Google search operators

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Google Search Operators. The following table lists the search operators that work with each Google search service.

Google Search Operators

Click on an operator to jump to its description — or, to read about all of the operators, simply scroll down and read all of this page. The following is an alphabetical list of the search operators. This list includes operators that are not officially supported by Google and not listed in Google’s online help. Each entry typically includes the syntax, the capabilities, and an example. Some of the search operators won’t work as intended if you put a space between the colon (:) and the subsequent query word.

Allinanchor: If you start your query with allinanchor:, Google restricts results to pages containing all query terms you specify in the anchor text on links to the page. Anchor text is the text on a page that is linked to another web page or a different place on the current page. Allintext: allintitle: allinurl: In URLs, words are often run together. Author: cache: define: ext: filetype: group: id: inanchor: Using advanced search - Gmail Help. Advanced search operators are query words or symbols that perform special actions in Gmail search.

Using advanced search - Gmail Help

These operators allow you to find what you're looking for quickly and accurately. They can also be used to set up filters so you can organize your inbox automatically. Some of the most useful operators are listed below. You can also refine your search by clicking the arrow in the search box. Boolean operators You can use boolean operators such as 'OR' when searching in Gmail. For example, to look for messages from username@gmail.com and messages that contain the subject line 'Meeting reminder', you can enter 'username@gmail.com OR meeting reminder' in your Gmail search box. Using these along with Gmail's advanced operators can be a great way of making your search criteria more powerful. The 'or' function in Gmail is represented by 'OR,' and the 'not' function is represented by a minus (-). How to Search YouTube Like a PRO with Google Advanced Operators.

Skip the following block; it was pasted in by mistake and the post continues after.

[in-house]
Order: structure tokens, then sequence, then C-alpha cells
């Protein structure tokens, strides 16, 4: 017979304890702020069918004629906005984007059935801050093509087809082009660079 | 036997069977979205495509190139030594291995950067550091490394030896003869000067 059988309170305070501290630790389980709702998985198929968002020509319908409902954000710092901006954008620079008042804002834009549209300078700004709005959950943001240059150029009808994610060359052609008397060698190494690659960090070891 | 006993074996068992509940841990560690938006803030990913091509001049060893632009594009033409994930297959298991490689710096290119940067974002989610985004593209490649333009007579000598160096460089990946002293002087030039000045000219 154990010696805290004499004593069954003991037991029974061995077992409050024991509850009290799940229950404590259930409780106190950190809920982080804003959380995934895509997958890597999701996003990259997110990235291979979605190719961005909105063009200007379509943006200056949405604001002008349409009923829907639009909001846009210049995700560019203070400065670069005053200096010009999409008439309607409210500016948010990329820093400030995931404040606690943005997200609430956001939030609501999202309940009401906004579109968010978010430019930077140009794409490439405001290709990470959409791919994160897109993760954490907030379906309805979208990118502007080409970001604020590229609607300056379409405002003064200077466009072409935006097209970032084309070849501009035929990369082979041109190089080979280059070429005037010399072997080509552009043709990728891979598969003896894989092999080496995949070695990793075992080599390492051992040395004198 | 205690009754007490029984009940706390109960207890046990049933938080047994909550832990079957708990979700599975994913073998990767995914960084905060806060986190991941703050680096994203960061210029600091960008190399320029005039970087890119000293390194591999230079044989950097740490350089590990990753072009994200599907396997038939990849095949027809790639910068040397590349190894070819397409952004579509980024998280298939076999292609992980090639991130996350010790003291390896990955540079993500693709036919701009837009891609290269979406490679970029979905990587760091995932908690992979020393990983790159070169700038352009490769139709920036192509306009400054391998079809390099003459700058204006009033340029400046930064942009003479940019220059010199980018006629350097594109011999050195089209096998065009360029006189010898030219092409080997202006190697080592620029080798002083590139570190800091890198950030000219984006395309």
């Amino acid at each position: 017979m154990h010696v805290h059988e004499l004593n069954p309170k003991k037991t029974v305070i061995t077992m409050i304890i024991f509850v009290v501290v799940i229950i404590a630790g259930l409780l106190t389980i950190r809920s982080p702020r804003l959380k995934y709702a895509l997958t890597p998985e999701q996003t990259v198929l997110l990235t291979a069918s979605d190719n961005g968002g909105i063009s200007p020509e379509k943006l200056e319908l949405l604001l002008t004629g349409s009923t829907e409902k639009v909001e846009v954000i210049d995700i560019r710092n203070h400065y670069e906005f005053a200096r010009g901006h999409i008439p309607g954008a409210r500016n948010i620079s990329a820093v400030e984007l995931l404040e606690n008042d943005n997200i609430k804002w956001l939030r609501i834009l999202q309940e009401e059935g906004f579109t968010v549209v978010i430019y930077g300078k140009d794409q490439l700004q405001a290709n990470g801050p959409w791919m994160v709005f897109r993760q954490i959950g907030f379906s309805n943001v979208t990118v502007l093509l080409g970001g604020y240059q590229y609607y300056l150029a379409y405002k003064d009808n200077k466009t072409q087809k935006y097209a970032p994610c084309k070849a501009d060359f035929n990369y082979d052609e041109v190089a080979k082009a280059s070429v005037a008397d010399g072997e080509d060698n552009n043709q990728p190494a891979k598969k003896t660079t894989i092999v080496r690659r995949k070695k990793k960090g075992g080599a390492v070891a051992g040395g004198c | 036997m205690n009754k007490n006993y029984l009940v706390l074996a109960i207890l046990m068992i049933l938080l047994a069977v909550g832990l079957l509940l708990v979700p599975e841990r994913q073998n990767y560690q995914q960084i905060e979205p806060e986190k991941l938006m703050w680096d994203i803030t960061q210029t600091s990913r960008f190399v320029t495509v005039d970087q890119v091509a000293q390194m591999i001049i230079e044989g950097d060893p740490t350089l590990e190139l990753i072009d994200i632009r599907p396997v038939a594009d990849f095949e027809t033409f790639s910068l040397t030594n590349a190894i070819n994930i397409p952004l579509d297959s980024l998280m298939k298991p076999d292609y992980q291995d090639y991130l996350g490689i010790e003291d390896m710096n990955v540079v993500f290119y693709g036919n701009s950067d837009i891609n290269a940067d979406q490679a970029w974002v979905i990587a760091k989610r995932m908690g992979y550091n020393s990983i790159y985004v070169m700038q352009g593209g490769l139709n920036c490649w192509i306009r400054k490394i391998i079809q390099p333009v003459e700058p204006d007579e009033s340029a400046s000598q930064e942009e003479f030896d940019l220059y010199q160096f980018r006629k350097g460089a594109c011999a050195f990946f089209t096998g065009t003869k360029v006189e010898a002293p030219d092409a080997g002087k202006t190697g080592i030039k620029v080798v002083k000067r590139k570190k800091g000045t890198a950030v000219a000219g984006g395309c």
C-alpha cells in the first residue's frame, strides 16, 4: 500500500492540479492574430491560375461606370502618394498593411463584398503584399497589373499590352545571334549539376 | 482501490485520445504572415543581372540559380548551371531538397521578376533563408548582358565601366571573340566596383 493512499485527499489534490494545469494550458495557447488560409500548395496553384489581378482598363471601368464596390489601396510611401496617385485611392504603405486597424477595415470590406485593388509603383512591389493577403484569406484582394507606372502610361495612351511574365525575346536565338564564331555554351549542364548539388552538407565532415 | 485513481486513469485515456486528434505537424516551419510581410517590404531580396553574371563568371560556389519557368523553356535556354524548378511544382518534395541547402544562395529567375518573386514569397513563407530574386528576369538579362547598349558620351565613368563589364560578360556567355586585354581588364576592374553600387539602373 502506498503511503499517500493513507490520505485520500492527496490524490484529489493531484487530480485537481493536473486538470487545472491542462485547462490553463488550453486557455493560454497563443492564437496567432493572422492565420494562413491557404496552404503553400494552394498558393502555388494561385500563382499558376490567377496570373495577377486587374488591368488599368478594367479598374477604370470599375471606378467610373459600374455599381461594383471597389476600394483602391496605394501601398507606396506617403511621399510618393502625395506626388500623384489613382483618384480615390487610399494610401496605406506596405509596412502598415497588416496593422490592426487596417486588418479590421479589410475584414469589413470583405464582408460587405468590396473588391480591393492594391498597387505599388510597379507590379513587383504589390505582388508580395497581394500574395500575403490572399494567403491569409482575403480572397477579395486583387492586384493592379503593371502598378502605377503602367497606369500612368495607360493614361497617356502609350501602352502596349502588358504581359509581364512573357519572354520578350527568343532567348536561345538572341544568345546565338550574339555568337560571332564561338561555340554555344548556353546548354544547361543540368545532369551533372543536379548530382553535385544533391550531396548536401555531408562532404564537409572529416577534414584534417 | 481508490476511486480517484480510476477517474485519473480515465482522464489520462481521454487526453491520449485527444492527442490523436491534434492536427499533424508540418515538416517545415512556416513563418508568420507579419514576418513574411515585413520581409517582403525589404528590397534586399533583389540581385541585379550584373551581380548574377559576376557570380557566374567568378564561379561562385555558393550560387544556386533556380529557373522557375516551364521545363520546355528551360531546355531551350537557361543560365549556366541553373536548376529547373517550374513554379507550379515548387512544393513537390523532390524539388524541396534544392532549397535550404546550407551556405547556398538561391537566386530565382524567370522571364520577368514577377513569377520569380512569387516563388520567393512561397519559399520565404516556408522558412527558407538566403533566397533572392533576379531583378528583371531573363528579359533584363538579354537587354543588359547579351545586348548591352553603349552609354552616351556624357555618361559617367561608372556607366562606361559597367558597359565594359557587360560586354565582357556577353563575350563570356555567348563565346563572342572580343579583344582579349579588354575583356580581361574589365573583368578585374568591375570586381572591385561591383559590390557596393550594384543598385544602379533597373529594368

But with the resource being enormous comes one issue: it is almost impossible to search it efficiently.

How to Search YouTube Like a PRO with Google Advanced Operators

And there are no official guides on how to search YouTube to actually find something. However, not many people know how flexible YouTube’s search function actually is. About 2 years ago (maybe more) Google started operating YouTube search — if you haven’t noticed Google Video Search and YouTube search have even identical (advanced) search options. And with Google coming into play, there turns out to be some really tricky and smart ways to search YouTube using Google search operators.

The Issue YouTube (like Google Video Search) has some handy sorting options that allow you to find videos by: Relevancy (based on your search query);Upload date (to find most recent videos);View count (to find the most viewed videos);Rating (to find the highest rated videos). I love using the latter two options to look through the most popular YouTube videos on any topic. Let’s compare: 1. 2. 3.